Narrator: At exactly 3:45 on that Saturday afternoon in the last week of September, Marvin Unger was, perhaps, the only one among the hundred thousand people at the track who felt no thrill at the running of the fifth race. He was totally disinterested in horse racing and held a lifelong contempt for gambling. Nevertheless, he had a $5 win bet on every horse in the fifth race. He knew, of course, that this rather unique system of betting would more than likely result in a loss, but he didn't...
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Connections

Referenced in Film Noir: Bringing Darkness to Light (2006) See more »

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User Reviews

Kubrick's first classic, and still one of the greatest crime thrillers ever made.
14 January 2003 | by See all my reviews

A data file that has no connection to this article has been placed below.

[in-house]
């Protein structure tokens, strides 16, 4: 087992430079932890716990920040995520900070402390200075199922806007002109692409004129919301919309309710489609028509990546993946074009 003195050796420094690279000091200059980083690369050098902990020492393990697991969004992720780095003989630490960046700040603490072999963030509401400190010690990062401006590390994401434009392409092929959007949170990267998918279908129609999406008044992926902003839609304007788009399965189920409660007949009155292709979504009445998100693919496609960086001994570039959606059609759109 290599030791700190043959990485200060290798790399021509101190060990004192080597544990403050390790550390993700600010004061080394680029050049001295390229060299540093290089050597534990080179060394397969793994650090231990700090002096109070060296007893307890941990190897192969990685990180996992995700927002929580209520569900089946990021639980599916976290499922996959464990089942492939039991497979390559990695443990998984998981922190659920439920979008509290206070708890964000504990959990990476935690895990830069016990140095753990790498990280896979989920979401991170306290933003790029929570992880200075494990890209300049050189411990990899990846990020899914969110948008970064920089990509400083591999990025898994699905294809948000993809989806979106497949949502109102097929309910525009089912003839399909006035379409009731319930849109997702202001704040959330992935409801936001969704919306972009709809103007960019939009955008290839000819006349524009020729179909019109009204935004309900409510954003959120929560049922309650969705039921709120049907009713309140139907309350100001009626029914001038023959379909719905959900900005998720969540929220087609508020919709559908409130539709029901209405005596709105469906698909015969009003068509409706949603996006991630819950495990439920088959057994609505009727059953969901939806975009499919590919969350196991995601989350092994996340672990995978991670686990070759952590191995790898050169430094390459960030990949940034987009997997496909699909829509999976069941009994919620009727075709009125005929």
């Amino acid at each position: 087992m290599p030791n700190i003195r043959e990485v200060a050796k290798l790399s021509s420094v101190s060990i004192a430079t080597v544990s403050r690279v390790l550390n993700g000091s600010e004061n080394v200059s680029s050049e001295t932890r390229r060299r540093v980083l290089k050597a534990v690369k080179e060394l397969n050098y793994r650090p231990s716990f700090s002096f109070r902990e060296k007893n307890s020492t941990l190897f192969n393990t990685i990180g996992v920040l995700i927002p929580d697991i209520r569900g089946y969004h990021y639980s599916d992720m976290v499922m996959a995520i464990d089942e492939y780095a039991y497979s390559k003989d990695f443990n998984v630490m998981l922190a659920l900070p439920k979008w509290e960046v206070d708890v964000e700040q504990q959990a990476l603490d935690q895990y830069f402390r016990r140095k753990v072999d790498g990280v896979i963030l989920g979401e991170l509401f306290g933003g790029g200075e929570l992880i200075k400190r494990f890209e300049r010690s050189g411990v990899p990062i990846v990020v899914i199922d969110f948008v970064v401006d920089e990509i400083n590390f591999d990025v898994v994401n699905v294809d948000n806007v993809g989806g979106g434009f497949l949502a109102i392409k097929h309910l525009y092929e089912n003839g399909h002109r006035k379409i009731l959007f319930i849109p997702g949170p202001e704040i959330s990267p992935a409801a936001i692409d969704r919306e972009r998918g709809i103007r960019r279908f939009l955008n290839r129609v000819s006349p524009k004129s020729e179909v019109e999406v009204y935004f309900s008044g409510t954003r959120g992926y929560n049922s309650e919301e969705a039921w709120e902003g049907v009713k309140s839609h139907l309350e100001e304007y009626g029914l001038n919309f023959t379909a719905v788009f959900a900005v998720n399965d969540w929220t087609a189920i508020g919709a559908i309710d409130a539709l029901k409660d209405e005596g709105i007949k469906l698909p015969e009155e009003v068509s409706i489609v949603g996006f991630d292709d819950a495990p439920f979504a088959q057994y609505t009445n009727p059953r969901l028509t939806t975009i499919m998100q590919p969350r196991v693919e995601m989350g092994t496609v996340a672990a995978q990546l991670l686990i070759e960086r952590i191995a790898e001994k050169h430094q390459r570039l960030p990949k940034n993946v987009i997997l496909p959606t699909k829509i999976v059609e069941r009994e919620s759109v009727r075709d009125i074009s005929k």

'The Killing' has been overshadowed by Stanley Kubrick's subsequent better known and better made movie masterpieces. Films like 'Dr. Strangelove', '2001' and 'A Clockwork Orange' are much more flamboyant and intellectually exciting than this early hard boiled crime thriller, but for my money it is still one of his most entertaining movies, and in its own modest way just as brilliant as his more talked about films. 'The Killing' is still one of the greatest crime thrillers ever made, and one which influenced many film makers working in this genre, not the least of which Quentin Tarantino, who obviously worships this picture, and used its innovative structure as major inspiration for 'Pulp Fiction'. Kubrick wrote 'The Killing's script as well as directing, but made the smart move of asking "the Dime Store Dostoevski" Jim Thompson, author of pulp classics like 'The Killer Inside Me' and 'The Getaway' to supply the fresh and memorable dialogue. Sterling Hayden, who later achieved screen immmortality as General Jack D. Ripper in 'Dr Strangelove', is perfect as ambitious small time crook Johnny Clay. He is surrounded by an almost flawless supporting cast. I qualified that because I wasn't totally convinced by Coleen Gray who plays Johnny's girlfriend. However she only really has one scene, and the rest of the cast more than makes up for her. Especially memorable are the mis-matched husband and wife played by Elisha Cook, Jr ('The House On Haunted Hill') and the sultry Marie Windsor (noir classic 'Narrow Margin'). Their scenes together are simply terrific. Also noteworthy are the two scenes featuring legendary crazy Timothy Carey ('The Killing Of A Chinese Bookie'). Carey was one of the most extraordinary performers to set foot in front of a movie character, and is unforgettable. Kubrick obviously thought highly of him as he subsequently cast him in his anti-war classic 'Paths Of Glory', a move which antagonised the movie's star Kirk Douglas. Even if 'The Killing' didn't feature such a strong performance from Sterling Hayden it would be worth watching just to catch Cook, Windsor and Carey. On top of that you have some other great actors such as Vince Edwards, an innovative script, hip dialogue and some brilliant directorial touches. This exciting heist movie can't be recommended highly enough, it's a real treat for film buffs. A brilliant film that still packs a punch after almost fifty years, something I doubt you will be saying about many movies currently showing in today's theatres. 'The Killing' is a super cool suspense movie and not to be missed!